For centuries in this United States of America, Lady Justice has decorated our courtrooms with her presence. In one hand she carries the balanced scales which symbolize the equal distribution of justice that will be served, and in her other hand she holds a sword indicating that she has the power to inflict punishment. For me, what always stood out was the fact that she wore a blindfold. In grade school, I was taught that when it came to this goddess icon and the law, our judicial branch would ensure that justice would be distributed objectively without any bias due to an individual’s race, appearance or class.

    Former NAACP Legal Defense and Educational Fund Director-Counsel and President Theodore M. Shaw greets Kemba Smith upon her 2000 release from the Federal Women’s Prison in Danbury, Conn. where she was released, thanks to the work of her family and LDF, after serving 6.5 years of a mandatory 24.5 year sentence as a first-time non-violent drug offender.

    While incarcerated, it was hard for me to fathom how keeping me imprisoned until Jan. 5, 2016, at a cost of over $25,000 a year, would make America safer. The longer I was there,the more I realized this wasn’t about keeping America safer. It was about harsh, draconian punishment. One of the hardest things I ever had to endure in my life was giving birth to my son and watching him grow up from behind a prison wall. I often wondered If I would ever be a real mother to him versus just mothering him during our prison visits.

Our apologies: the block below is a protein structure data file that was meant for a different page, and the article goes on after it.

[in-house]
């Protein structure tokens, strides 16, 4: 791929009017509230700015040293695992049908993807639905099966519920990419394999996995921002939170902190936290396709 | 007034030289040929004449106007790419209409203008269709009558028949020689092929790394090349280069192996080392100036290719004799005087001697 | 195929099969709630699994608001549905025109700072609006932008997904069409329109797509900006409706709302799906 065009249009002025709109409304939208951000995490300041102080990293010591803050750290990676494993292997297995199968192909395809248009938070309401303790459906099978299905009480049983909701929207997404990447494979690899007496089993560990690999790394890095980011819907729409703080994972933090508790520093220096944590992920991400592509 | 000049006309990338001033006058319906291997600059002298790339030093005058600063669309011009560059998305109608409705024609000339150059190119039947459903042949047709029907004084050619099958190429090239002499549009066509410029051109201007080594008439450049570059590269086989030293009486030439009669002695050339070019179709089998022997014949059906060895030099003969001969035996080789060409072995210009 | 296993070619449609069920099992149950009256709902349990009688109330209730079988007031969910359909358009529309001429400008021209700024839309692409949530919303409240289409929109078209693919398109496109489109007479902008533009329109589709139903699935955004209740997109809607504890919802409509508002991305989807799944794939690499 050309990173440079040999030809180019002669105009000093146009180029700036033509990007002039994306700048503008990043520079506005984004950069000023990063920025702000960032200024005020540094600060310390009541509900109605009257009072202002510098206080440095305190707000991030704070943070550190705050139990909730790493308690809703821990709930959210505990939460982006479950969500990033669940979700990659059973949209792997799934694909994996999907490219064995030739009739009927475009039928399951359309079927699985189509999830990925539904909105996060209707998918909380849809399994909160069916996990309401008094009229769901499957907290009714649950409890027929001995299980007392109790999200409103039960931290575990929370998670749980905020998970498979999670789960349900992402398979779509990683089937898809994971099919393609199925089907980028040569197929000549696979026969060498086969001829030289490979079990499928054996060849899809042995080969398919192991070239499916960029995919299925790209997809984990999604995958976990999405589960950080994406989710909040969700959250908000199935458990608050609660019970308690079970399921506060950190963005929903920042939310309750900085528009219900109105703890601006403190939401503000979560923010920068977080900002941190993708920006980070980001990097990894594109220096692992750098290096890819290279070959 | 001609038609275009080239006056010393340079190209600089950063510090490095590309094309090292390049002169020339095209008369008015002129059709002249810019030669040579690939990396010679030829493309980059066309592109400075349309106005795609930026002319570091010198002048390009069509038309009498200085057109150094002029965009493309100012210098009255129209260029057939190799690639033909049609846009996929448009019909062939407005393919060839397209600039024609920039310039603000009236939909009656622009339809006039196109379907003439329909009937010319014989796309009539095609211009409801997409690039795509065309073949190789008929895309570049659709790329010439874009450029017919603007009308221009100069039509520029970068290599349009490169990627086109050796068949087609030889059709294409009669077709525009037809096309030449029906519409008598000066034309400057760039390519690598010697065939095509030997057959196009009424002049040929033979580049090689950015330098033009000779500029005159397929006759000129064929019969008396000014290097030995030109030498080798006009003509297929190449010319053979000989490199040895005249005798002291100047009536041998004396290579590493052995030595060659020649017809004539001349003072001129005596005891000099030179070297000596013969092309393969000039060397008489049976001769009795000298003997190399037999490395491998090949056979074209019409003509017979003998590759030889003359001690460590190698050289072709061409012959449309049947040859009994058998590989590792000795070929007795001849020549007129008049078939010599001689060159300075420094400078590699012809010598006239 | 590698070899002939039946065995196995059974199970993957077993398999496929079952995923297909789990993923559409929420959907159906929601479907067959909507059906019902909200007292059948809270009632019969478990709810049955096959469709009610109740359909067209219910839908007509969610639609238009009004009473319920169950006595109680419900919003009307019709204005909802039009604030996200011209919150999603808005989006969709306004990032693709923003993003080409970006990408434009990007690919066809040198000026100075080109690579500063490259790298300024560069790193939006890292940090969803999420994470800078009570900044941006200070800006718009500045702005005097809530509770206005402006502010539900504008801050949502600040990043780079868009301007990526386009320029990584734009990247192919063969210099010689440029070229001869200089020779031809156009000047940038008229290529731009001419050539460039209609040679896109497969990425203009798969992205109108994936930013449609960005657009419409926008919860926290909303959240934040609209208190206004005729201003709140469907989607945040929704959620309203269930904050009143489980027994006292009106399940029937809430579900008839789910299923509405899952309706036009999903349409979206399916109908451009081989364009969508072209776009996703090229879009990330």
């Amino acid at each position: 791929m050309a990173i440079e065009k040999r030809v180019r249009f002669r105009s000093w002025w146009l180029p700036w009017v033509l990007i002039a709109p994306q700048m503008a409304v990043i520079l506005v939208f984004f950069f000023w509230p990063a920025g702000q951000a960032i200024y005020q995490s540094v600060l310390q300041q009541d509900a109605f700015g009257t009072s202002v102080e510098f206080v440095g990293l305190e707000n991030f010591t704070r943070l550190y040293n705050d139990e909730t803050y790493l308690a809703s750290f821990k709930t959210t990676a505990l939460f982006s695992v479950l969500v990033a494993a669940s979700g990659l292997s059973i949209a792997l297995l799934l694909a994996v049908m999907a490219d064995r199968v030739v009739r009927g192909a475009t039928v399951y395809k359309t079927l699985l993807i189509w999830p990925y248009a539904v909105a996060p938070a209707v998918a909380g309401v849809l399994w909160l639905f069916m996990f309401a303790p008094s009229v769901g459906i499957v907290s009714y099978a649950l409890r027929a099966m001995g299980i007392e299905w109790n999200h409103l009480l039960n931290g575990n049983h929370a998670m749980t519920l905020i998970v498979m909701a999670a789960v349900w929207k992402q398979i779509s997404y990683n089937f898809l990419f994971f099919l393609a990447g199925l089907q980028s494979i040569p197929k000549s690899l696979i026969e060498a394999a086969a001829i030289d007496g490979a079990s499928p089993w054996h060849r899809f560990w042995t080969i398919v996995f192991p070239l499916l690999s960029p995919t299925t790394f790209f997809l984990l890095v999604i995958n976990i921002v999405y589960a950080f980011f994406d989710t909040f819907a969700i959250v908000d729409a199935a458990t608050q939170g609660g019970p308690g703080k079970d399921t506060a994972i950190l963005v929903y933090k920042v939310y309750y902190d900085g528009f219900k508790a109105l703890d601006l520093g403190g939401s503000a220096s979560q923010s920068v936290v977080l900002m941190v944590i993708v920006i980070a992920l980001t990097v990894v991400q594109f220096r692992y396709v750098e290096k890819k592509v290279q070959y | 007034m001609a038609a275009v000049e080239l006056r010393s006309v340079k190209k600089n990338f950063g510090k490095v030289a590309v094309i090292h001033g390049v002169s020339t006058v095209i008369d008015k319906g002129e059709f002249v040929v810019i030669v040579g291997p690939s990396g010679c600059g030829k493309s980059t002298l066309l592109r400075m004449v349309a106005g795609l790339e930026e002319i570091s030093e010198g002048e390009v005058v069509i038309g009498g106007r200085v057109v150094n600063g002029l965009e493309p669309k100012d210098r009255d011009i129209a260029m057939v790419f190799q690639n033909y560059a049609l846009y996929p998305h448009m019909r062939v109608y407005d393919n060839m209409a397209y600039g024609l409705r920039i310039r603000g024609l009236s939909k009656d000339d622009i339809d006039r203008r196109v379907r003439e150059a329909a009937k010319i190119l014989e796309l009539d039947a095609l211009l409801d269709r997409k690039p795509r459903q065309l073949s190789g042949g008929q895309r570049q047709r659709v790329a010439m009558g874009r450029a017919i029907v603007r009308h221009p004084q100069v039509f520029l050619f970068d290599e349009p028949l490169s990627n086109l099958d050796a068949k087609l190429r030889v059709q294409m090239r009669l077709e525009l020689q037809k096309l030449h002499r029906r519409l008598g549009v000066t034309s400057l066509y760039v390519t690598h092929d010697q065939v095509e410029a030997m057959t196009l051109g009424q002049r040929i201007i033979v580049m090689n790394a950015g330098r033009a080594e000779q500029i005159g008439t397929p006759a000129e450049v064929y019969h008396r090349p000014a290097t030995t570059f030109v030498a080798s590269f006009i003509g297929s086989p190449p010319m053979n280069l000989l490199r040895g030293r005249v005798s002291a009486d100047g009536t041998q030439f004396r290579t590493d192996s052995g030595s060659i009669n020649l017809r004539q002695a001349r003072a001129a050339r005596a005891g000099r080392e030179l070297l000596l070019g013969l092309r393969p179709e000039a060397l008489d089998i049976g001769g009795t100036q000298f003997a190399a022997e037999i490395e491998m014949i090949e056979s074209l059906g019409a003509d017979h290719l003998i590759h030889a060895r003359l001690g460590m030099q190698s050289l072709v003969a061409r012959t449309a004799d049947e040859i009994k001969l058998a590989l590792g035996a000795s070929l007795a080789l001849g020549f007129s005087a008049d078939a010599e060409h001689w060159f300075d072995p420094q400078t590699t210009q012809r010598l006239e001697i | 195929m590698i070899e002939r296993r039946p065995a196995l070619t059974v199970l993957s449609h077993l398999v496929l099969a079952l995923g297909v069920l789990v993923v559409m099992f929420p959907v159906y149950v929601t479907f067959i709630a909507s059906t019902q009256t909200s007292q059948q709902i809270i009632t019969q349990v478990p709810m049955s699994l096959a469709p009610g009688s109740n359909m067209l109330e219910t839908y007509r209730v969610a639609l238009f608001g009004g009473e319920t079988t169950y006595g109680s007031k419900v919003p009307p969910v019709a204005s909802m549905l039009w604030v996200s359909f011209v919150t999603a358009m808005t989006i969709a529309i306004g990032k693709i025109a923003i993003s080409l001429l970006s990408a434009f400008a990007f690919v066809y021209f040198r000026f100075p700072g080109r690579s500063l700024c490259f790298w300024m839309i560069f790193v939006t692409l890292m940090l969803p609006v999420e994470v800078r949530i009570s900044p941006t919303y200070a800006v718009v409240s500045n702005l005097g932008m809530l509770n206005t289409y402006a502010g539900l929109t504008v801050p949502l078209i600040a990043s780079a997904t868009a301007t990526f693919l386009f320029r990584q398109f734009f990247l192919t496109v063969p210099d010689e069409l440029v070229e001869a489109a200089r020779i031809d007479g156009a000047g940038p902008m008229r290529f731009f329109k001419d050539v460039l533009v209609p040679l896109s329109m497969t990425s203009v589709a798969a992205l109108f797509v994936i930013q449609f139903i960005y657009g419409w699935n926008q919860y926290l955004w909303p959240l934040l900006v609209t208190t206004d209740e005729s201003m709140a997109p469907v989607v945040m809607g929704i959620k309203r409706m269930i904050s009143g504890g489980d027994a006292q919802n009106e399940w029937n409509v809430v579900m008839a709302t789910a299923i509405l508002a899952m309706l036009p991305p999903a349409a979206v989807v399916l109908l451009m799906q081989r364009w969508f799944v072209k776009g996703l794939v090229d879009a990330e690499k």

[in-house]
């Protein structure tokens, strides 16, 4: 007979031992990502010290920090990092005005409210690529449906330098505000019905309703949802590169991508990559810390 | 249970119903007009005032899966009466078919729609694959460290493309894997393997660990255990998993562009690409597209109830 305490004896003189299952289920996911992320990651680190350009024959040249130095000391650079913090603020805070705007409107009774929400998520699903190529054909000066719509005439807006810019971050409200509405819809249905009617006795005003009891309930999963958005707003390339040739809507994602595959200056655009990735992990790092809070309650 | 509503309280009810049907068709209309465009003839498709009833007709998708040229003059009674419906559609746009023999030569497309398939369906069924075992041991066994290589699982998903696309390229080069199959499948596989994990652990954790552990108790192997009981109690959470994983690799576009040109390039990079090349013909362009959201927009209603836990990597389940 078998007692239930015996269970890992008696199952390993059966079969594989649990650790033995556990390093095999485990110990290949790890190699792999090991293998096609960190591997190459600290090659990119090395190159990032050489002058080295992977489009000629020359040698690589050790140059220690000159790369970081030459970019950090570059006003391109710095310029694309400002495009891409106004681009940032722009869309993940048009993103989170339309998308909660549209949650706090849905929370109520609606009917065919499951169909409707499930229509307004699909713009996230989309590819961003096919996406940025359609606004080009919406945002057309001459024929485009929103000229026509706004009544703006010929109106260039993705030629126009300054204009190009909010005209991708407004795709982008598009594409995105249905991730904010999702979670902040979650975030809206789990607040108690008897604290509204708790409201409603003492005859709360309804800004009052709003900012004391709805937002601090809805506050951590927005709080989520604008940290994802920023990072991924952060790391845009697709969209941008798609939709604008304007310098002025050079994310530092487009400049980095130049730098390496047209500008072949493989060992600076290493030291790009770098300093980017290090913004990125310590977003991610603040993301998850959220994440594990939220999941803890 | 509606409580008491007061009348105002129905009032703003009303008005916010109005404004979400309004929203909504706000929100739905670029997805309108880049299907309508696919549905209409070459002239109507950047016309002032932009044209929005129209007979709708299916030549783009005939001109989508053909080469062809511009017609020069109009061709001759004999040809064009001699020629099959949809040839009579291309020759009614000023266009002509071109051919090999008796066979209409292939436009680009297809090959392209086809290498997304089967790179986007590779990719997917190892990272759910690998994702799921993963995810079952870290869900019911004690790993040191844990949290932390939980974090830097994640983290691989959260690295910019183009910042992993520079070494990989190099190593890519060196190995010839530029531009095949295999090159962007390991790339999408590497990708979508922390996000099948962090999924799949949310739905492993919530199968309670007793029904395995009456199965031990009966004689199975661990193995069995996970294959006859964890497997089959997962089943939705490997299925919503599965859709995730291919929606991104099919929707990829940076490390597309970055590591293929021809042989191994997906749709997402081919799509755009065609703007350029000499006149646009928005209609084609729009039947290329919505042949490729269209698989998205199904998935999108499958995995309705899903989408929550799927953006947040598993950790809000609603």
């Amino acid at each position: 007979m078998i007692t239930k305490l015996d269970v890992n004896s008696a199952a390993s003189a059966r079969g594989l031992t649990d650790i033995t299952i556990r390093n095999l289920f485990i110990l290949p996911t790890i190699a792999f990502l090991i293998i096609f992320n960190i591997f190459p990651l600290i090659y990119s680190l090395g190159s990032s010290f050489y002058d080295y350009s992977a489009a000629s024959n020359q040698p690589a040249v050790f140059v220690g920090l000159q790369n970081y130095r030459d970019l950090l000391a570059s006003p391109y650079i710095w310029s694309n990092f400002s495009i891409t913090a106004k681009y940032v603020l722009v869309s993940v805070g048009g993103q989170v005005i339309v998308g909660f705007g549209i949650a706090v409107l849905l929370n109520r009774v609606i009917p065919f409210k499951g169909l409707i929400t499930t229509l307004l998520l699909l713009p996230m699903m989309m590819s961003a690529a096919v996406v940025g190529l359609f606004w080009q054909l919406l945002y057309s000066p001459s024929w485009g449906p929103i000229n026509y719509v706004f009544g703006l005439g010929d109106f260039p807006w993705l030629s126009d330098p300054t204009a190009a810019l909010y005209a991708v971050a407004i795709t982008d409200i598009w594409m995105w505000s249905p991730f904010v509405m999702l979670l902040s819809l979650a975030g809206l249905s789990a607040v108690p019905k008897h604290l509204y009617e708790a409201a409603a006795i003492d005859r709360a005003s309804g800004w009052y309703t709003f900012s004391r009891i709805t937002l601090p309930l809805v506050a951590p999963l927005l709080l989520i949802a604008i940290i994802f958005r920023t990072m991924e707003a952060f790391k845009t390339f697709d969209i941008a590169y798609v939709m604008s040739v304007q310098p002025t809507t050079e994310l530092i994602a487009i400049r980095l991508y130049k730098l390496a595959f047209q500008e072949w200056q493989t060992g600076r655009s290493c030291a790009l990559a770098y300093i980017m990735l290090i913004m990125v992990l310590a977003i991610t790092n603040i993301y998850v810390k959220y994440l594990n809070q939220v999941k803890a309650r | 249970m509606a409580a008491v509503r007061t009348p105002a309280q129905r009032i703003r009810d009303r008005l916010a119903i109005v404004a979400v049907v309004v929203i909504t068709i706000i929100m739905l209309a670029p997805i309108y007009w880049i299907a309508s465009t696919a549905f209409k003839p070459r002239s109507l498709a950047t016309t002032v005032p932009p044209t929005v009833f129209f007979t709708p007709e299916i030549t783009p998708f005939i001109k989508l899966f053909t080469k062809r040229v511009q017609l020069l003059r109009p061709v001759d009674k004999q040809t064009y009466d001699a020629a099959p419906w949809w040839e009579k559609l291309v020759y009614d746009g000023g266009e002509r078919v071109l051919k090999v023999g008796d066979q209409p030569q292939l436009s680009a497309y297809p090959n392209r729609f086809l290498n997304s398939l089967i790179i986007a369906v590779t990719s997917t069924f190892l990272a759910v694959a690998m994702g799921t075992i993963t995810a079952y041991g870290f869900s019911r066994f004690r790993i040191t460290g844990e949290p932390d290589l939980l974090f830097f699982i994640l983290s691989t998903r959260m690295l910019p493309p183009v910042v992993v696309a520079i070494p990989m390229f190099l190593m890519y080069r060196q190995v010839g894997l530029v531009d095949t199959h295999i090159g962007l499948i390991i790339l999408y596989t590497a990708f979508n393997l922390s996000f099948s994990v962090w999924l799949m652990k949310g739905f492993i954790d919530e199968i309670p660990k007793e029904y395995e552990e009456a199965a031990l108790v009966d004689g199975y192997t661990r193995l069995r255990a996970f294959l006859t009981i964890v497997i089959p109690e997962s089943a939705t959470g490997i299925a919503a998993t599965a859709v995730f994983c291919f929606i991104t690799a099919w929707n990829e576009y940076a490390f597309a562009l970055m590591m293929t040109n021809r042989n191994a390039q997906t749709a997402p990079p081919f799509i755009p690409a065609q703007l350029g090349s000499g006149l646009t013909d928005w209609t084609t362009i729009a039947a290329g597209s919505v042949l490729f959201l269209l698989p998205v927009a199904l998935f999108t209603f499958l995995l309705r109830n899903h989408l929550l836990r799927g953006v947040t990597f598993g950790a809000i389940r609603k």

In December 2000, after 6.5 years of efforts by my parents and legal counsel from the NAACP Legal Defense and Educational Fund, Inc. (LDF)-calling powerful people, writing letters, signing petitions, and organizing my community-a miracle happened. I was released from prison. President Bill Clinton decided that an injustice had occurred and he granted me executive clemency, balancing the scales for Lady Justice, at least in my case.

    When looking back, I realize that in comparison to others I have known, I realize how fortunate I was to have been released after 6 years. I realized how the gift of freedom not only changed my life, but also my family’s lives. I know that my son couldn’t imagine being in the ninth grade with his mother still incarcerated. My freedom has allowed me to experience true love and an understanding of what a healthy relationship is. My freedom will allow my mother to watch me walk down the church aisle and then afford me the opportunity to dance with my father at my wedding reception in July.